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NOTE: I have merged the contents of this blog with my web-site. I will not be updating this blog any more.



NX allows you to remotely access a Linux or Solaris machine and makes applications using X Windows appear quite responsive even over slow links. It even supports resuming, from anywhere, a session with the server suspended for any reason (for example, a broken network connection). The "Free Edition" of NX is free for personal use. The core NX libraries are Free Software. There is also FreeNX that provides a Free implementation of the NX server licenced under the GPL.

NX performs incredibly well, especially when you compare it to VNC, ssh with compression and X forwarding, etc. The desktop client, especially on Windows, still has a few bugs that are mildly irritating but nothing catastrophic. The sheer improvement in the response of your remote applications more than makes up for these minor shortcomings.


Investing For Retirement

(Note: This post might not be of interest to those not from India.)

Most of us do not even think about planning for retirement until we reach the age of 30. Some of us "live for the moment" and don't care for the future, some of us feel uncomfortable thinking about retirement and pretend like the proverbial cat that closing our eyes to the problem will make it go away and some of us just do not know how to assess our financial requirements three decades into the future.

Unfortunately for us, there is not much of a government-provided social security in India for old folks, we cannot realistically expect our children to take care of all our expenses, inflation constantly lessens the value of our savings and interests on assured-return investments (fixed-deposits, EPFs, etc.) keep falling. We must have some idea of our needs at the time of our retirement and know how much to invest now to be able to afford the same lifestyle that we are currently used to.

The good news is that we can use basic mathematics to calculate these figures. We will make use of two equations. The first equation (call it "E1") tells us the final amount "S" that an initial amount "P" grows to if it grows at a compounded rate of "r" over "n" years:

S = P × (1 + r)n

The second equation (call it "E2") tells us the final amount "S" that a regular annual investment of "P" over "n" years gives if it grows at a compounded rate of "r":

S = P × ((1 + r)n - 1) / r

Note that since the rates are usually quoted as percentages, you need to divide them by 100 to get the value of "r" usable in these equations. For example, a quoted rate of 8% translates to "r" equal to 0.08.

Now assume that you are aged 30 years, plan to retire at the age of 60 years, have a montly expenditure of 20,000 rupees and the rate of inflation is about 5% on the average. Using E1, you can see that at the time of your retirement 30 years hence, your monthly expenditure would become about 86,438.85 rupees simply because of inflation! That translates to about 10,37,266 rupees in annual expenditure. With old age come many an ailment for which you would need to spend money - at about 1,00,000 rupees per year at today's rates, you would need about 4,32,194 rupees at the time of your retirement to meet medical expenses. So you would need an annual income of at least 14,69,460 rupees at the time of your retirement just to sustain your current lifestyle and cope with the inevitable medical expenses!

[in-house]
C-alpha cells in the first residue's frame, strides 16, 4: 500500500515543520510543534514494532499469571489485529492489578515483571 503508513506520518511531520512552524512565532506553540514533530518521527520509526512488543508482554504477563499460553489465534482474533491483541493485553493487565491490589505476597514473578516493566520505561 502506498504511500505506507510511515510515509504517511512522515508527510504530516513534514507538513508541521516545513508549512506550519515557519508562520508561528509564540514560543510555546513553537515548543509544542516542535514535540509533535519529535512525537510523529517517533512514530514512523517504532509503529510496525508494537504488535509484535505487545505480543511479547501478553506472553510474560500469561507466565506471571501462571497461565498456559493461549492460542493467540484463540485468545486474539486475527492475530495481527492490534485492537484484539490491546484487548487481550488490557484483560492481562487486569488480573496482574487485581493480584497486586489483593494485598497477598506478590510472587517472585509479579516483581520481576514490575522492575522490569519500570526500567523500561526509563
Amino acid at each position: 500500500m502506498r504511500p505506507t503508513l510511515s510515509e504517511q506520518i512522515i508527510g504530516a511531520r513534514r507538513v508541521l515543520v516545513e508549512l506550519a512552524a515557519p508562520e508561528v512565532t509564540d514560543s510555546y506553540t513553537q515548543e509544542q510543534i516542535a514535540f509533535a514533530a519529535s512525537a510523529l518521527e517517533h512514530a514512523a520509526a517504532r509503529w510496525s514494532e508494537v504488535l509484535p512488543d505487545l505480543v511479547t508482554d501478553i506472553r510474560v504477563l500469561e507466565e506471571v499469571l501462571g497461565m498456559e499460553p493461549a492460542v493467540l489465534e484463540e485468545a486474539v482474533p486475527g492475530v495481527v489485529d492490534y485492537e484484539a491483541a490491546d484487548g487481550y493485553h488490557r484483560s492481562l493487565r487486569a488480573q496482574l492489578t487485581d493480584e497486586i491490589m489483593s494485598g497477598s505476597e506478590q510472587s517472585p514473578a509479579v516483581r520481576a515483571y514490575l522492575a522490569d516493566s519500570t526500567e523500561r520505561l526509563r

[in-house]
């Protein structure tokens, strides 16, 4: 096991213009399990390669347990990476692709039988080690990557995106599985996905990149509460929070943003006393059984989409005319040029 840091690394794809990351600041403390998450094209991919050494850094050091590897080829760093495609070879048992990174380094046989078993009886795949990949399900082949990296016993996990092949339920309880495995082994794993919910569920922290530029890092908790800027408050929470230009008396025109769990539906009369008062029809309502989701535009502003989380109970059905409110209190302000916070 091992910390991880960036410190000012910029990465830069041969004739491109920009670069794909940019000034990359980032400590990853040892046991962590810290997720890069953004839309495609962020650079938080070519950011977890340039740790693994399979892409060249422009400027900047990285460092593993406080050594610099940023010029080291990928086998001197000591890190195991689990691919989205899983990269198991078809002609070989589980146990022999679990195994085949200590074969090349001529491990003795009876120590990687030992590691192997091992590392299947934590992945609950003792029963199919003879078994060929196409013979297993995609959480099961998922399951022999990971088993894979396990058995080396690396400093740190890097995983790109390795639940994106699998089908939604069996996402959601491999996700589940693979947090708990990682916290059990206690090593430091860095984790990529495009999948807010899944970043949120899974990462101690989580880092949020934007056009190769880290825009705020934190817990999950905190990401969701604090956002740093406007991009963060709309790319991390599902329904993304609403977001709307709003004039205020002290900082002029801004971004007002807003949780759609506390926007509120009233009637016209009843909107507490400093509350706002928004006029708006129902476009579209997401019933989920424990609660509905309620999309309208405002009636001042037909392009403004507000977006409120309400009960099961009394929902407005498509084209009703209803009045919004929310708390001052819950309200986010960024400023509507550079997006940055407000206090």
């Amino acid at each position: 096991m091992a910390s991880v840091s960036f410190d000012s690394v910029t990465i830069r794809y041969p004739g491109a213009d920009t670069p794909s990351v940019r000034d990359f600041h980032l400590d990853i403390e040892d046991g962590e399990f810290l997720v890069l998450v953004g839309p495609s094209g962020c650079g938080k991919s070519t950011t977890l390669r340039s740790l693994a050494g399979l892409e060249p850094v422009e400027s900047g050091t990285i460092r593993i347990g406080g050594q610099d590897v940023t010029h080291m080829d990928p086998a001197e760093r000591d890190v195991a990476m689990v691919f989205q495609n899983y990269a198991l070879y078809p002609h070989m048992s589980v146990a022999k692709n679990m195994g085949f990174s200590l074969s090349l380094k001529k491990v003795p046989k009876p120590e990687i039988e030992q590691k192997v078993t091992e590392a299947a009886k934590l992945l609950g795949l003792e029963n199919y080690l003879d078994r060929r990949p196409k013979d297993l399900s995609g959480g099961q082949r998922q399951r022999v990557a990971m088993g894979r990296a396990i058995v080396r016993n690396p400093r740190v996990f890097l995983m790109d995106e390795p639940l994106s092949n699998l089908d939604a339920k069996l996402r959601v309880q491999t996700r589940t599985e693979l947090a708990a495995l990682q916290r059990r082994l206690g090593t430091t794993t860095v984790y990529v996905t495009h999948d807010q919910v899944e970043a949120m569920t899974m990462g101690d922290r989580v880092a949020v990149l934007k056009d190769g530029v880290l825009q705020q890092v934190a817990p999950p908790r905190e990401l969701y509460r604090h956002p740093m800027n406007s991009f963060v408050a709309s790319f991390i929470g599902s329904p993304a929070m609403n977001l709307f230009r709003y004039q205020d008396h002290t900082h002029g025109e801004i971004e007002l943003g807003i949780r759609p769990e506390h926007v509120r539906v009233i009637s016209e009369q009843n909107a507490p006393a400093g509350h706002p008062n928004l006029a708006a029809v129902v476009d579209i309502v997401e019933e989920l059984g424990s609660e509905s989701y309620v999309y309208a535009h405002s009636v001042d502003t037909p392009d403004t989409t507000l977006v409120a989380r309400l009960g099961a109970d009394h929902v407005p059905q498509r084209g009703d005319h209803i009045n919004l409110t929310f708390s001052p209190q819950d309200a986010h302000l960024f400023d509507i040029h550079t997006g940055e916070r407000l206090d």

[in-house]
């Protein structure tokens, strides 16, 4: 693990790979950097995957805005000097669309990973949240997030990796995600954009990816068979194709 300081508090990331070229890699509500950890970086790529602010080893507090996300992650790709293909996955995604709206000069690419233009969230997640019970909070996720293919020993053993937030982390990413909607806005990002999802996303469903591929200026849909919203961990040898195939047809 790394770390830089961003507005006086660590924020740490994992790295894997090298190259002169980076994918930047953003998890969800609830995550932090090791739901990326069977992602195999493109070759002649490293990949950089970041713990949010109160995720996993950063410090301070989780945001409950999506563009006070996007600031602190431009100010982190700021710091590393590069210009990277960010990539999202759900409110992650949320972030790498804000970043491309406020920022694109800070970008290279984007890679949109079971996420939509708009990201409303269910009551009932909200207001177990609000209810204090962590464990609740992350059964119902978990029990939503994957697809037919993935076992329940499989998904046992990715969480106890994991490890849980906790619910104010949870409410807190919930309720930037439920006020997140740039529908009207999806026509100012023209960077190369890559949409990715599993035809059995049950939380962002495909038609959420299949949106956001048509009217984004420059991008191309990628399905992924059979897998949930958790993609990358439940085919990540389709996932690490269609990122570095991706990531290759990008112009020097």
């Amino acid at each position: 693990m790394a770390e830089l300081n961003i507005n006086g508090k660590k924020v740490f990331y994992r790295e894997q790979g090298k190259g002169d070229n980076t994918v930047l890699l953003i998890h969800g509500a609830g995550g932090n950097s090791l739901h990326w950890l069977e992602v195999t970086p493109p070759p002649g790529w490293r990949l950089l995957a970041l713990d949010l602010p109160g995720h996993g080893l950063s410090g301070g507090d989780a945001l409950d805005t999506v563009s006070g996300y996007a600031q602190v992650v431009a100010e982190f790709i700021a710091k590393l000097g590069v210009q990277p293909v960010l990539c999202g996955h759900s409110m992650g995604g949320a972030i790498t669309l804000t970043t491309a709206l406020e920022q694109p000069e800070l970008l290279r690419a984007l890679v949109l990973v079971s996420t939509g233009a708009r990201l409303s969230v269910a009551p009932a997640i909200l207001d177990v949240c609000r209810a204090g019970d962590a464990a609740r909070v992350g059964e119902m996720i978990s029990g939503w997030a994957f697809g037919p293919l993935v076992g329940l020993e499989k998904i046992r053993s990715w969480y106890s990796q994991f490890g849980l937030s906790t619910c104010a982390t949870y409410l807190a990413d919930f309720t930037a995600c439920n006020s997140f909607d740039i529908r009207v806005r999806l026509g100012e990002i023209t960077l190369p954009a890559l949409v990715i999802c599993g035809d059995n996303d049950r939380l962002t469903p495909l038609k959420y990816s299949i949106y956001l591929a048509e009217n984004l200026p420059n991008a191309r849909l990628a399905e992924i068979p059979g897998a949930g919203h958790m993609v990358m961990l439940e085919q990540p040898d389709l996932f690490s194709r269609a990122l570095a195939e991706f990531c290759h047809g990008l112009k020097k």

How will you generate an income like this at that time? It is very likely that your appetite for risk would have considerably diminished at that time and you would only be willing to invest for assured-returns and thus lower rates of interest, say, about 5%. This in turn means that you would need a sum of 2,93,89,200 rupees (5% of which is the amount you need per year) at the time of your retirement. You need to have raised about 3 crore rupees by the time you retire just to be able to afford your current lifestyle!

To raise this kind of money, you either need to invest a certain amount annually till the time you retire or do a one-time investment. If you assume an annual return of 8% on your investments, you either need to invest about 2,59,431 rupees annually for the next 30 years (using E2) or about 29,20,620 rupees at a single shot (using E1). If you assume a more aggressive (though riskier) annual return of 15% on your investments, the amounts change to about 67,601 rupees and about 4,43,867 rupees respectively.

If you had started at the age of 25 years, you would have had 35 years to raise the money. At a per-annum return of 8%, you would have either invested about 1,70,533 rupees annually or about 19,87,725 rupees at a single shot. At a per-annum return of 15%, these figures become about 33,352 rupees and about 2,20,680 rupees respectively.

If you postpone investing for your retirement by another five years, you would have 25 years to raise the money. At a per-annum return of 8%, you would need to either invest about 4,02,008 rupees annually or about 42,91,349 rupees at a single shot. At a per-annum return of 15%, these figures become about 1,38,112 rupees and about 8,92,774 rupees respectively.

So the earlier you start investing for your retirement, the better it is for you. The folks at Personalfn.com have a report titled "Retirement Planning and You" that provides a more detailed analysis of this situation as well as the available investment options suitable for retirement planning.

Of course, these are simplified calculations. They do not take into account the fact that you will very likely have to pay income tax on the returns from this investment. They also do not take into account the fact that because of inflation, you would need slightly more and more every year after you retire instead of the fixed amount assumed here. Hopefully the average rate of inflation for India for the next 30 years will be less than the 5% assumed here.